This would be the next logical step. Often when it comes to the creation of institutions in a country, a "one size fits all" model is deeply flawed as it ignores local conditions and challenges that may not be present elsewhere. I suppose that in a wider context this is why the idea of "pulling a Meiji" is fundamentally flawed, ignoring the conditions which were specific to Japan prior to the event. But I digress...
 
The Georgian War and its Aftermath - 1817 to 1824
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Tiflis, 1819

It is something of a cliché to say that modern war does not live up to the heroic expectations that new participants often have. Rather than glory they hoped to find on the battlefield, they find a hellish landscape strewn with bullets and shells, men clinging to whatever cover they can find and above all else, confusion. Little wonder then, that an unimaginable fear grips most soldiers in their first battle. Were it not for the discipline of their training and their officers, most would flee the field at the first sign of trouble.


However, for Ali, this was not the case. For sure this was his first real battle, though as one of the wild Avar he had faced danger in combat and in his travels before [1]. The son of a minor landowner, he had been relatively free in his youth to study history, Arabic and Persian, as well as the Islamic sciences. Ultimately, in search of reputation, he had taken up arms in the service of the Shah of Iran. Though for the most parts subjects of the Shah, there was very little feeling of anything binding the Avars to the Shah. They lived far away from the core of the Iranian Empire, they did not speak Persian, nor did the bureaucrats that funnelled the wealth of much of the rest of the country to the Shah visit these outlying areas. All that these mountain people knew was that the Shah was supposedly the defender of Islam, as well as themselves, in the face of an increasingly resurgent Christianity.


This resurgent Christianity was most obvious in the form of the expanding Russian Empire, which had inflicted defeats both on the Iranians as well as the Ottoman Empire, but the success of the Russians had given heart to the smaller Christian peoples previously living under the domination of Muslims. The Georgians in particular, a proud people on the fringes of the Iranian Empire with a long history of their own, had finally tired of the rule of the Shah, and had rallied under their nobles to once again have their own independent country. And under one nobleman in particular, they seemed to be enjoying a great deal of success, at least until the forces of the Shah had counterattacked and finally cornered him in the city of Tiflis after four hard years of fighting. He had created a state and seen it dismantled by a concerted campaign by the old Shah Emam. But surrender was out of the question, he had gone too far now.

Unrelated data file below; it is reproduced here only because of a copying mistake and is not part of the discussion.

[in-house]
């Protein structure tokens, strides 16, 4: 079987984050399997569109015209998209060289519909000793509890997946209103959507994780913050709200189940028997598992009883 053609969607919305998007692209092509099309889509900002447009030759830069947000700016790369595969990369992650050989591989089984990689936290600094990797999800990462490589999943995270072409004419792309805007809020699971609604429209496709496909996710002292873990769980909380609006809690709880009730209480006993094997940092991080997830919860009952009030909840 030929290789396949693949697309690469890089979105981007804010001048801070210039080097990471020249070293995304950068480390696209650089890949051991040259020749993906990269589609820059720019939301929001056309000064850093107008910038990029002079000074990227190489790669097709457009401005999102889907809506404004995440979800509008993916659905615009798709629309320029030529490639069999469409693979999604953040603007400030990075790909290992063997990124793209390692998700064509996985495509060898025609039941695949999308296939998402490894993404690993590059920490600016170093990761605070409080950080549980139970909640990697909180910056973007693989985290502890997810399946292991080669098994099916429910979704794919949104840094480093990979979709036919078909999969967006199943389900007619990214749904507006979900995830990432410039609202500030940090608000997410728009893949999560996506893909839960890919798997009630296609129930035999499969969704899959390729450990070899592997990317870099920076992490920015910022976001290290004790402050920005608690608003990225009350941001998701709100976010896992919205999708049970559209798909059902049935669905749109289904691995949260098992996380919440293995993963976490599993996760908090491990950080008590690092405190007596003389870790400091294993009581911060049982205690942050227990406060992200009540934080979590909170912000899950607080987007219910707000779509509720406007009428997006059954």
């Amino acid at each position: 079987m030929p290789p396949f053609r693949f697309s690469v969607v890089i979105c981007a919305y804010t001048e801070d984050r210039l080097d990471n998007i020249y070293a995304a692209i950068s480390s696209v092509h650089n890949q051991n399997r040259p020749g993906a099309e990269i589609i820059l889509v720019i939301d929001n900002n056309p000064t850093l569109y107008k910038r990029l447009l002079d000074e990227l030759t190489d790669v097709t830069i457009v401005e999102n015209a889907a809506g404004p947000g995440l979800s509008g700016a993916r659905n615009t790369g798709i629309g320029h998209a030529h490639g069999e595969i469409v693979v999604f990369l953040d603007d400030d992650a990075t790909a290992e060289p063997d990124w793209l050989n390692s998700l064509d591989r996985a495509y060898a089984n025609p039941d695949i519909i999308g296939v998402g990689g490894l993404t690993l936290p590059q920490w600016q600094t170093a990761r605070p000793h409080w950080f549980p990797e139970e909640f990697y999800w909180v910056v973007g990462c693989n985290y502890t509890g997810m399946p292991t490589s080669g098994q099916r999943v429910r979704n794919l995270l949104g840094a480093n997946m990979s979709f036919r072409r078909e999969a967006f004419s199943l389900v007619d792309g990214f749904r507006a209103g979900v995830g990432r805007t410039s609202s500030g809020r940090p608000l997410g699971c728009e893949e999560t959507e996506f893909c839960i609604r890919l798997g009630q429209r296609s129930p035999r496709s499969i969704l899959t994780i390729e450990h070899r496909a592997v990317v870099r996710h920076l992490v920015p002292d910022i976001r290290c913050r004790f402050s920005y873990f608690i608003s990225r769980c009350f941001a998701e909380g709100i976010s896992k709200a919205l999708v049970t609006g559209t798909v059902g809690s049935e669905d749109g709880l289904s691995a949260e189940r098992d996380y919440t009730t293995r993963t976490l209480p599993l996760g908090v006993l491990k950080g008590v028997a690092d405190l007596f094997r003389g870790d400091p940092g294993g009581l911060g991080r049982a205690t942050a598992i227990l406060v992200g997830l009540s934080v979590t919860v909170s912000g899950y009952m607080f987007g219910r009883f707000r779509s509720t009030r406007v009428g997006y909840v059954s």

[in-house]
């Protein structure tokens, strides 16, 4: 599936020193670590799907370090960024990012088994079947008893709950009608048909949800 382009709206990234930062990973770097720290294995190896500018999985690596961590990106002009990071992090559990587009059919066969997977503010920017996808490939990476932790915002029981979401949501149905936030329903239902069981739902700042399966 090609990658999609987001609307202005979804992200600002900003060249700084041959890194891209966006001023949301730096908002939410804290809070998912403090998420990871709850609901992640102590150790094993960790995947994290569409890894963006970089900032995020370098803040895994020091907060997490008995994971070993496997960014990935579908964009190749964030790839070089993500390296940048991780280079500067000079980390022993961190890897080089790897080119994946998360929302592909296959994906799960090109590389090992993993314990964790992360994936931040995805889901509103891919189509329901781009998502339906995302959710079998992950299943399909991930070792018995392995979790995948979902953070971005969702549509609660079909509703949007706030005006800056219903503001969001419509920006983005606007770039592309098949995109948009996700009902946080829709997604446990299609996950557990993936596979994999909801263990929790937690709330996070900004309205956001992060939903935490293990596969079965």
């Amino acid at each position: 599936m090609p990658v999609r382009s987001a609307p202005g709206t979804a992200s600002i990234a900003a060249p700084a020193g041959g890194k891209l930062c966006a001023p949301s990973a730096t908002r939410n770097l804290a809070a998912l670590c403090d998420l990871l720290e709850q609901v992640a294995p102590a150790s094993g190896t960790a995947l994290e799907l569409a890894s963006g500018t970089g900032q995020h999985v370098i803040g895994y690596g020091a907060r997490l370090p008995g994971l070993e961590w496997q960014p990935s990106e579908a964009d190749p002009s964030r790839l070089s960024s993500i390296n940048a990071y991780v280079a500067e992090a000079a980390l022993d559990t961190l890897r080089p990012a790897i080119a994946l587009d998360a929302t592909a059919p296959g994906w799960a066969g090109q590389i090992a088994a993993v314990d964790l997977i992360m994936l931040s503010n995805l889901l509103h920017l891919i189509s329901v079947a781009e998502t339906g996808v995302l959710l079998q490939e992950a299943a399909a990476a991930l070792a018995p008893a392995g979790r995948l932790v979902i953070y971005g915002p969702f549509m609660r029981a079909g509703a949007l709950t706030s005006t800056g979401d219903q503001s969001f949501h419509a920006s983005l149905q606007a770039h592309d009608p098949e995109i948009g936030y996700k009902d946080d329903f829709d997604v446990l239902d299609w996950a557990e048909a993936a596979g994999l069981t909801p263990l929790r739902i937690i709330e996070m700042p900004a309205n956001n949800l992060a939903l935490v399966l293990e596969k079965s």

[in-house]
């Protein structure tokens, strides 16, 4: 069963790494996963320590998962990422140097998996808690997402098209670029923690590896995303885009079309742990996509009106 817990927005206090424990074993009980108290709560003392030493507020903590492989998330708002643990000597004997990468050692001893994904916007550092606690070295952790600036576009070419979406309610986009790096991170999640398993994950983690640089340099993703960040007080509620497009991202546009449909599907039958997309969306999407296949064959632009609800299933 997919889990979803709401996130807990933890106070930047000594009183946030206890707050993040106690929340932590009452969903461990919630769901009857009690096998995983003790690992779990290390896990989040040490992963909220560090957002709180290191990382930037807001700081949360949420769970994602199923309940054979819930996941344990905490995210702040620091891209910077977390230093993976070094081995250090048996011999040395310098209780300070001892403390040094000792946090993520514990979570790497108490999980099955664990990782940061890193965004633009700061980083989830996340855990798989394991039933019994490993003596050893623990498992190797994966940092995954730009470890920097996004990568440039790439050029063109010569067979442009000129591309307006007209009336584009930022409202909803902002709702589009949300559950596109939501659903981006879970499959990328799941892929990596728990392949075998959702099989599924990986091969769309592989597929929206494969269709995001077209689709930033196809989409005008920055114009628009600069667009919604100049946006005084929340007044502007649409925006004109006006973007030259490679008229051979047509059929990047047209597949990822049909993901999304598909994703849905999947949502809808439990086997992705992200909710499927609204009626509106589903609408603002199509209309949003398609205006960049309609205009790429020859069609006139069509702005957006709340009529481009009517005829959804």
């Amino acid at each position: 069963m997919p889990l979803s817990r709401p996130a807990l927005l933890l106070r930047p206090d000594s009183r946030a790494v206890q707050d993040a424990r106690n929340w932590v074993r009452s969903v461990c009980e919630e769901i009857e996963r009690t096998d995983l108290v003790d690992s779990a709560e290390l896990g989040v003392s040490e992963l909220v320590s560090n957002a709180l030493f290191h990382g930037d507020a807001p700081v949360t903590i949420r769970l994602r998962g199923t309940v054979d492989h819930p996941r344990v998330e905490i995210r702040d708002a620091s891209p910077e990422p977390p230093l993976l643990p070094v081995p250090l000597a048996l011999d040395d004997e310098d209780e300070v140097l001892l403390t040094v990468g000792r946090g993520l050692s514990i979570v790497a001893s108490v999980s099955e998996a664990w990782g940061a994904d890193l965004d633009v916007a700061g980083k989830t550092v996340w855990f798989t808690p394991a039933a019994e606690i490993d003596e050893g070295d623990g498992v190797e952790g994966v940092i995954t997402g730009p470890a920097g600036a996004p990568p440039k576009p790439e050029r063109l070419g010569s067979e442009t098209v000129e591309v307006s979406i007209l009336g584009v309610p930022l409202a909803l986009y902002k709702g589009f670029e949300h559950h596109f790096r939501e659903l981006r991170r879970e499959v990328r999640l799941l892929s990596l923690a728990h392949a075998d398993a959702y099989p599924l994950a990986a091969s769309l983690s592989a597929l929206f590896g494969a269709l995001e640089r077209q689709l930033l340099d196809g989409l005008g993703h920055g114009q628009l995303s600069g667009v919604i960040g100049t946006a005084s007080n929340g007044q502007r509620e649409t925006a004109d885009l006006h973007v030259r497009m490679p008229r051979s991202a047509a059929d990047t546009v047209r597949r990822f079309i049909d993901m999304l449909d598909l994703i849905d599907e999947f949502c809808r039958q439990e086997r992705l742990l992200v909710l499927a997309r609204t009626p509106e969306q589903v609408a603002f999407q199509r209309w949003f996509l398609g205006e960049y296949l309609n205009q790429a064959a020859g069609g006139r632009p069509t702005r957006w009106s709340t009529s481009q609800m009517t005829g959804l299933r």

Thus Petre Bagration surveyed what he knew to be the final battlefield of his life [2]. His war to break Georgia away from the Muslims had not met the success that he had hoped, though he still fought on, unsure of whether it was some sense of honour or hatred that pushed him on. His formerly impressive army had shrunken to a mere fifteen thousand die-hards, the rest having been killed or running to the mountains of Georgia to shelter from the Iranian army. And now he watched the last remnants of the army he built falling man by man as they desperately defended the walls of the city.


“My Prince!” A leuitenant of Petre’s, a young nobleman named Ioseb came through the gates of the citadel on a horse, with a look of hopelessness etched onto his face. “The Iranians have broken through in the West. I’ve dispatched some reserves to try and stem the flow, but they’ll be in the streets in a matter of minutes. The rest of our forces…”

“Are exposed. But there is little we could do now”

“You can still escape. A few minutes and we could ride out from one of the lesser gates. We may not lose the war yet”

Petre thought of all that had happened in his struggle against the Iranians, all that he had seen and done. He had not returned to Georgia for any high-minded principles, or desire to free his “people”, but out of a desire to replace a mediocre career in the Russian army with the power of kingship .He thought of the country he had supposedly fought to free, already devastated by war, suffering even further from more fighting. And yet, would their fate be any better were the Shah to rule once more? He shook his head. “No, no, it is far too late for any of that. Supposing I were I to flee Tiflis, I would only prolong the inevitable. The Russians will not come to our aid, and the people would think me a coward for allowing you all to die without me”